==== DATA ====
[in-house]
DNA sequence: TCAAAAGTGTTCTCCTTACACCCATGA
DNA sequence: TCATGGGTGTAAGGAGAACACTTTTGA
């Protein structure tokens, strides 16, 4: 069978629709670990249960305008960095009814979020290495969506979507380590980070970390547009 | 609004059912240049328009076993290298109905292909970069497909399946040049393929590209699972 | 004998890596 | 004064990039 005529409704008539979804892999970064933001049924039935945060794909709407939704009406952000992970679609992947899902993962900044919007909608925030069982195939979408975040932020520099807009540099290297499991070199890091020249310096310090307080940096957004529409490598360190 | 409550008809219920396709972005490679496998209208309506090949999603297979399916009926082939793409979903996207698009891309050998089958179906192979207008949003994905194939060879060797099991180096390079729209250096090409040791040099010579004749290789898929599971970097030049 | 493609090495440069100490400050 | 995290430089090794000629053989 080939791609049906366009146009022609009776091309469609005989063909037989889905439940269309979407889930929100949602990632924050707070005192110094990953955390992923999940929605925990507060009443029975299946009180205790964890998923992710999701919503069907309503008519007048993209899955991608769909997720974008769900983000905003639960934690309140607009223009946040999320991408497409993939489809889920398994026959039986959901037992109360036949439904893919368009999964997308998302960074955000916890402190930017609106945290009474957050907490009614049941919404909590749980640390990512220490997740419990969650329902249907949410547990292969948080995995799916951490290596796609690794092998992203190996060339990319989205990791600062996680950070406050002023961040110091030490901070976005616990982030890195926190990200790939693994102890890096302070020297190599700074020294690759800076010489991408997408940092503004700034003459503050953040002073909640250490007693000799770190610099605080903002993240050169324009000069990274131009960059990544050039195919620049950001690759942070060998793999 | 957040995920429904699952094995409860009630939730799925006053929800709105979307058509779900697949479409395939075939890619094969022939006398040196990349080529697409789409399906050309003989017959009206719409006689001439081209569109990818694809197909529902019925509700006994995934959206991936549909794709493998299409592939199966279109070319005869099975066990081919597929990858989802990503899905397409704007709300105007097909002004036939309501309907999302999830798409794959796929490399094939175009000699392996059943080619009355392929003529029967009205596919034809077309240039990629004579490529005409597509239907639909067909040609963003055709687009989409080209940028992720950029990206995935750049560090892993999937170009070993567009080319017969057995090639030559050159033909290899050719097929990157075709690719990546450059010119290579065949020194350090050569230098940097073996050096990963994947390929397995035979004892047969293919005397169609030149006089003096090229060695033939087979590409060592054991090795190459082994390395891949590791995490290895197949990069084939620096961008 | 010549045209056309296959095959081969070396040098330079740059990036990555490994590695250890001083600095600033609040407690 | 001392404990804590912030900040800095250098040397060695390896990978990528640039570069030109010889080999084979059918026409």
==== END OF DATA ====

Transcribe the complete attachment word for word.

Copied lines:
[in-house]
DNA sequence: TCAAAAGTGTTCTCCTTACACCCATGA
DNA sequence: TCATGGGTGTAAGGAGAACACTTTTGA
């Protein structure tokens, strides 16, 4: 069978629709670990249960305008960095009814979020290495969506979507380590980070970390547009 | 609004059912240049328009076993290298109905292909970069497909399946040049393929590209699972 | 004998890596 | 004064990039 005529409704008539979804892999970064933001049924039935945060794909709407939704009406952000992970679609992947899902993962900044919007909608925030069982195939979408975040932020520099807009540099290297499991070199890091020249310096310090307080940096957004529409490598360190 | 409550008809219920396709972005490679496998209208309506090949999603297979399916009926082939793409979903996207698009891309050998089958179906192979207008949003994905194939060879060797099991180096390079729209250096090409040791040099010579004749290789898929599971970097030049 | 493609090495440069100490400050 | 995290430089090794000629053989 080939791609049906366009146009022609009776091309469609005989063909037989889905439940269309979407889930929100949602990632924050707070005192110094990953955390992923999940929605925990507060009443029975299946009180205790964890998923992710999701919503069907309503008519007048993209899955991608769909997720974008769900983000905003639960934690309140607009223009946040999320991408497409993939489809889920398994026959039986959901037992109360036949439904893919368009999964997308998302960074955000916890402190930017609106945290009474957050907490009614049941919404909590749980640390990512220490997740419990969650329902249907949410547990292969948080995995799916951490290596796609690794092998992203190996060339990319989205990791600062996680950070406050002023961040110091030490901070976005616990982030890195926190990200790939693994102890890096302070020297190599700074020294690759800076010489991408997408940092503004700034003459503050953040002073909640250490007693000799770190610099605080903002993240050169324009000069990274131009960059990544050039195919620049950001690759942070060998793999 | 957040995920429904699952094995409860009630939730799925006053929800709105979307058509779900697949479409395939075939890619094969022939006398040196990349080529697409789409399906050309003989017959009206719409006689001439081209569109990818694809197909529902019925509700006994995934959206991936549909794709493998299409592939199966279109070319005869099975066990081919597929990858989802990503899905397409704007709300105007097909002004036939309501309907999302999830798409794959796929490399094939175009000699392996059943080619009355392929003529029967009205596919034809077309240039990629004579490529005409597509239907639909067909040609963003055709687009989409080209940028992720950029990206995935750049560090892993999937170009070993567009080319017969057995090639030559050159033909290899050719097929990157075709690719990546450059010119290579065949020194350090050569230098940097073996050096990963994947390929397995035979004892047969293919005397169609030149006089003096090229060695033939087979590409060592054991090795190459082994390395891949590791995490290895197949990069084939620096961008 | 010549045209056309296959095959081969070396040098330079740059990036990555490994590695250890001083600095600033609040407690 | 001392404990804590912030900040800095250098040397060695390896990978990528640039570069030109010889080999084979059918026409």